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Coming up with a game plan for revenue recognition

Consider taking the new revenue recognition rules out for a spin. It could be a short test drive, with just a sample of current contracts sitting in the passenger seat so you can see how the changes feel and how drastic they may or may not be to your company.

The point is to explore the impact of the new rules and determine if any of your processes, systems and contracts need to be adjusted before the rules go into effect. It’s much easier to consider the changes now than when a deadline is staring you in the face. That was the overriding theme of a recent Proformative.com webinar called “Revenue Recognition in 2015: What Your Company Needs to Get Done” with speakers Steve Jackson, a senior consultant at RoseRyan, and Mike O’Brien, General Manager, Financial Management Applications, at FinancialForce.com, a cloud ERP provider on the Salesforce1 Platform.

Changing your view of revenue
It’s been nearly a year since standard-setters released the new rules last May. Since then, companies have, at the very least, digested the literature (if not, it’s time to get cracking!), but what they’ve done next varies. Some have pressed the Financial Accounting Standards Board to make tweaks and give companies more time to adopt the standard while others are moving full speed ahead and are exploring the impacts.

During the Proformative event, several hundred attendees were polled on their plans. Just 15% of the webinar attendees said they have a plan in place to deal with the new rules while 35% said they’re still mulling over the guidance and observing what other companies are doing. “For those of you who are early in the process or don’t know what to do yet, don’t fear, you are not alone,” O’Brien said. “I talk to a lot of customers every day, and some are further down the line, but in fact some companies haven’t fully embraced the standards from a systems perspective.”

As expected with a rule of this size and significance, FASB and the International Accounting Standards Board are hearing about implementation issues and considering whether to clarify anything (most recently, FASB agreed to propose an update that would make clearer how to account for licenses of intellectual property and identify performance obligations).

We’ll all have to stay tuned. Under the current timeline, public companies’ financial statements won’t reflect the changes until 2017 (beginning with reporting periods that start after December 15, 2016; private companies get an extra year). Finance and accounting teams need the time between now and then to get a grip on potential impacts, prepare their systems for the changes, and give investors a head’s up for any shift in financial results.

One way to truly understand the impact? “Go through the motions of closing a month as if the new rules were in effect now,” Jackson suggested. “It’s important that you try to understand the impact so you’ll know what you’re dealing with when building your full plan,” he said.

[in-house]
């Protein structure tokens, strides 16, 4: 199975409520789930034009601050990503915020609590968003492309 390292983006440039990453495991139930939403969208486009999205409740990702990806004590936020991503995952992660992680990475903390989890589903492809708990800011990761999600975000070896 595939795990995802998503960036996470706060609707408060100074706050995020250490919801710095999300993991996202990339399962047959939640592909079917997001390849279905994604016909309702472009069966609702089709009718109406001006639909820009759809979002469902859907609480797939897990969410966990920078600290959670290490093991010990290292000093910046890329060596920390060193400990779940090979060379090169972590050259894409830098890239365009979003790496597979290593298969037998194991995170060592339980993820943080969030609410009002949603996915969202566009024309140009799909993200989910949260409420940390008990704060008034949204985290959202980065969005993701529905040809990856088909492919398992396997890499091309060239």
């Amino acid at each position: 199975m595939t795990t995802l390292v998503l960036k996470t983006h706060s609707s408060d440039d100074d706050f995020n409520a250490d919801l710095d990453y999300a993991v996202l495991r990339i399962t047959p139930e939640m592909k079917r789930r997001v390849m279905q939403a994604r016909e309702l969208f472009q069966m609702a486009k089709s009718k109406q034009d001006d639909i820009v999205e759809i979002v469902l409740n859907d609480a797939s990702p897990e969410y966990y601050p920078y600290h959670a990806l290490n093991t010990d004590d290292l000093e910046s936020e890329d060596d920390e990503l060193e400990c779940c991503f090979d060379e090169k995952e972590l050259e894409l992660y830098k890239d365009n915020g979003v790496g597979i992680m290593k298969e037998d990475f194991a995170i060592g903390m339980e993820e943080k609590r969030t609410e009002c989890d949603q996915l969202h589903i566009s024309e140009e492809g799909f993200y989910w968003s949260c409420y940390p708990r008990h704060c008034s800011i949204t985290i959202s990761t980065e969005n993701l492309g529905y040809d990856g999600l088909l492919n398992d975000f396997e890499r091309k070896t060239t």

For those 2017 reports, public companies will be showing three years worth of comparative information, “so activity that is taking place now will be part of the financial presentation” in that first year, Jackson noted.

Where to begin
Jackson recommended viewing the adoption as you would a big tech system upgrade or an acquisition of another company. Like those big projects, you need to do your homework, put a team in place to tackle it and hatch a plan. For some companies, Jackson explained, the work may involve a just few people while others will need to supplement their skillsets with outside resources.

Ideally, the person spearheading the endeavor should have strong project management and communication skills. “As you implement the new standard, your revenue could be different in 2017,” Jackson said. “So as you forecast to shareholders and analysts what you believe revenue and earnings per share are going to be, that needs to be incorporated.”

To get to that point, companies should take these actions:

  • Come up with an overall plan and calendar. Treat it like a big project, which it is.
  • Formulate your team and make sure all other relevant departments are involved. Some companies may need to include sales, IT, human resources (if any compensation plans are tied to revenue), legal, tax, investor relations. Also consider getting other executives, the audit committee and external auditors up to speed with your plans and evaluations.
  • Manage your investor communications. Give outside observers a sense of the potential impact. So far, as required under the new rules, public companies are hinting at how the new standard will affect them. They have either said, in general terms, that it could have a significant impact on their financial statements or won’t have a material impact.
  • Check all your financial systems to see if they can accommodate the changes and what your vendors have planned. “You don’t want to switch on new software the first day of the reporting quarter,” O’Brien said. “If your vendor doesn’t plan to comply or make the application available to you, you need to know now.”

The overall message? It is best to plan ahead. Not every company will be deeply affected by the new changes, but every company should be considering the level of impact at this time.

Watch the replay “Revenue Recognition in 2015: What Your Company Needs to Get Done,” which took place on Proformative.com, a website for senior finance executives.

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